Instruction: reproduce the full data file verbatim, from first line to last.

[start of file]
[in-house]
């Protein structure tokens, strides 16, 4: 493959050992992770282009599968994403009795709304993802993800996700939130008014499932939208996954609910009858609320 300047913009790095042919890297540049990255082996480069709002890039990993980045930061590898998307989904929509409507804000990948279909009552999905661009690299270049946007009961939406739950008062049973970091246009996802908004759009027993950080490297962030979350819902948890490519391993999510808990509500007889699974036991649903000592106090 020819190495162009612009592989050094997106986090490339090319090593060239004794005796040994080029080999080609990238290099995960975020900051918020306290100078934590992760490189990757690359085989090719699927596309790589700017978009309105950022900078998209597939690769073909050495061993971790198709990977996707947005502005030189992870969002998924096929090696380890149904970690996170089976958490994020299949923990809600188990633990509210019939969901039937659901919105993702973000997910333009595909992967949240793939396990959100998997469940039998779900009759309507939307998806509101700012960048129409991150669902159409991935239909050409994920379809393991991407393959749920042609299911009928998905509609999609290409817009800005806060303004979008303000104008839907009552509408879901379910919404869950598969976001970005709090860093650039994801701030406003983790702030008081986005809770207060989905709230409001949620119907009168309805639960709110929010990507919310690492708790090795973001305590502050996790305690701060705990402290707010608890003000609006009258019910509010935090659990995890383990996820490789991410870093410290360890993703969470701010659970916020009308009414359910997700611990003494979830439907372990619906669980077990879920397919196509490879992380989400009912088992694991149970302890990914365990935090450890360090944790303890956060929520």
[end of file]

[in-house]
């Protein structure tokens, strides 16, 4: 493959050992992770282009599968994403009795709304993802993800996700939130008014499932939208996954609910009858609320 300047913009790095042919890297540049990255082996480069709002890039990993980045930061590898998307989904929509409507804000990948279909009552999905661009690299270049946007009961939406739950008062049973970091246009996802908004759009027993950080490297962030979350819902948890490519391993999510808990509500007889699974036991649903000592106090 020819190495162009612009592989050094997106986090490339090319090593060239004794005796040994080029080999080609990238290099995960975020900051918020306290100078934590992760490189990757690359085989090719699927596309790589700017978009309105950022900078998209597939690769073909050495061993971790198709990977996707947005502005030189992870969002998924096929090696380890149904970690996170089976958490994020299949923990809600188990633990509210019939969901039937659901919105993702973000997910333009595909992967949240793939396990959100998997469940039998779900009759309507939307998806509101700012960048129409991150669902159409991935239909050409994920379809393991991407393959749920042609299911009928998905509609999609290409817009800005806060303004979008303000104008839907009552509408879901379910919404869950598969976001970005709090860093650039994801701030406003983790702030008081986005809770207060989905709230409001949620119907009168309805639960709110929010990507919310690492708790090795973001305590502050996790305690701060705990402290707010608890003000609006009258019910509010935090659990995890383990996820490789991410870093410290360890993703969470701010659970916020009308009414359910997700611990003494979830439907372990619906669980077990879920397919196509490879992380989400009912088992694991149970302890990914365990935090450890360090944790303890956060929520």